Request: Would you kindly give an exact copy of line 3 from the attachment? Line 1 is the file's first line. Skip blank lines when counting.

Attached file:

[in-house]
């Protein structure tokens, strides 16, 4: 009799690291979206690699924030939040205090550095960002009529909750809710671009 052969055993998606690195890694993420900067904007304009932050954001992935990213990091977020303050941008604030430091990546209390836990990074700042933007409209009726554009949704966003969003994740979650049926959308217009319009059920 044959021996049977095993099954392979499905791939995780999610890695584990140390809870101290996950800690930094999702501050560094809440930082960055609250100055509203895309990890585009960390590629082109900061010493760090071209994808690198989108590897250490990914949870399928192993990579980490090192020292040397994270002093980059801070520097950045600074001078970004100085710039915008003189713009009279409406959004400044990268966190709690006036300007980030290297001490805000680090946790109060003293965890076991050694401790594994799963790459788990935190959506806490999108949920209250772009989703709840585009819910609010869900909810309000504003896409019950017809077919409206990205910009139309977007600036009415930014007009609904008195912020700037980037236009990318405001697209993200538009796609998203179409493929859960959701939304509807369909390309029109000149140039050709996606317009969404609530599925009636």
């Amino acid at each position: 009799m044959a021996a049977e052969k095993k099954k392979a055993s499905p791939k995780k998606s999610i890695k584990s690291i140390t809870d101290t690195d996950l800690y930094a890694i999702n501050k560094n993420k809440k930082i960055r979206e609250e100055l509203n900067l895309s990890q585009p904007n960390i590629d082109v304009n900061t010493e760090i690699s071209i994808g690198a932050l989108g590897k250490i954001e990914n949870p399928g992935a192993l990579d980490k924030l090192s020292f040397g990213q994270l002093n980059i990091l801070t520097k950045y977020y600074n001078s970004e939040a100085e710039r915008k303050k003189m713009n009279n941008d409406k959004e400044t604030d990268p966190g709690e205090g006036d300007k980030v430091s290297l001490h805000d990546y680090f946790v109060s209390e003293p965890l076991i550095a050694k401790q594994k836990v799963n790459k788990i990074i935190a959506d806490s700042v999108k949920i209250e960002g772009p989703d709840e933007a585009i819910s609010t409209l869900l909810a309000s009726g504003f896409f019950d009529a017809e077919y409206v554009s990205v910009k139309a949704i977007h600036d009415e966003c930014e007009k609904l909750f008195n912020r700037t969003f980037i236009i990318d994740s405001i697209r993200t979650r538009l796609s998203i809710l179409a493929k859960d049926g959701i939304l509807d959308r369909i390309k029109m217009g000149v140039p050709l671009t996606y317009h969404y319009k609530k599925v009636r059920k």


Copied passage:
């Amino acid at each position: 009799m044959a021996a049977e052969k095993k099954k392979a055993s499905p791939k995780k998606s999610i890695k584990s690291i140390t809870d101290t690195d996950l800690y930094a890694i999702n501050k560094n993420k809440k930082i960055r979206e609250e100055l509203n900067l895309s990890q585009p904007n960390i590629d082109v304009n900061t010493e760090i690699s071209i994808g690198a932050l989108g590897k250490i954001e990914n949870p399928g992935a192993l990579d980490k924030l090192s020292f040397g990213q994270l002093n980059i990091l801070t520097k950045y977020y600074n001078s970004e939040a100085e710039r915008k303050k003189m713009n009279n941008d409406k959004e400044t604030d990268p966190g709690e205090g006036d300007k980030v430091s290297l001490h805000d990546y680090f946790v109060s209390e003293p965890l076991i550095a050694k401790q594994k836990v799963n790459k788990i990074i935190a959506d806490s700042v999108k949920i209250e960002g772009p989703d709840e933007a585009i819910s609010t409209l869900l909810a309000s009726g504003f896409f019950d009529a017809e077919y409206v554009s990205v910009k139309a949704i977007h600036d009415e966003c930014e007009k609904l909750f008195n912020r700037t969003f980037i236009i990318d994740s405001i697209r993200t979650r538009l796609s998203i809710l179409a493929k859960d049926g959701i939304l509807d959308r369909i390309k029109m217009g000149v140039p050709l671009t996606y317009h969404y319009k609530k599925v009636r059920k």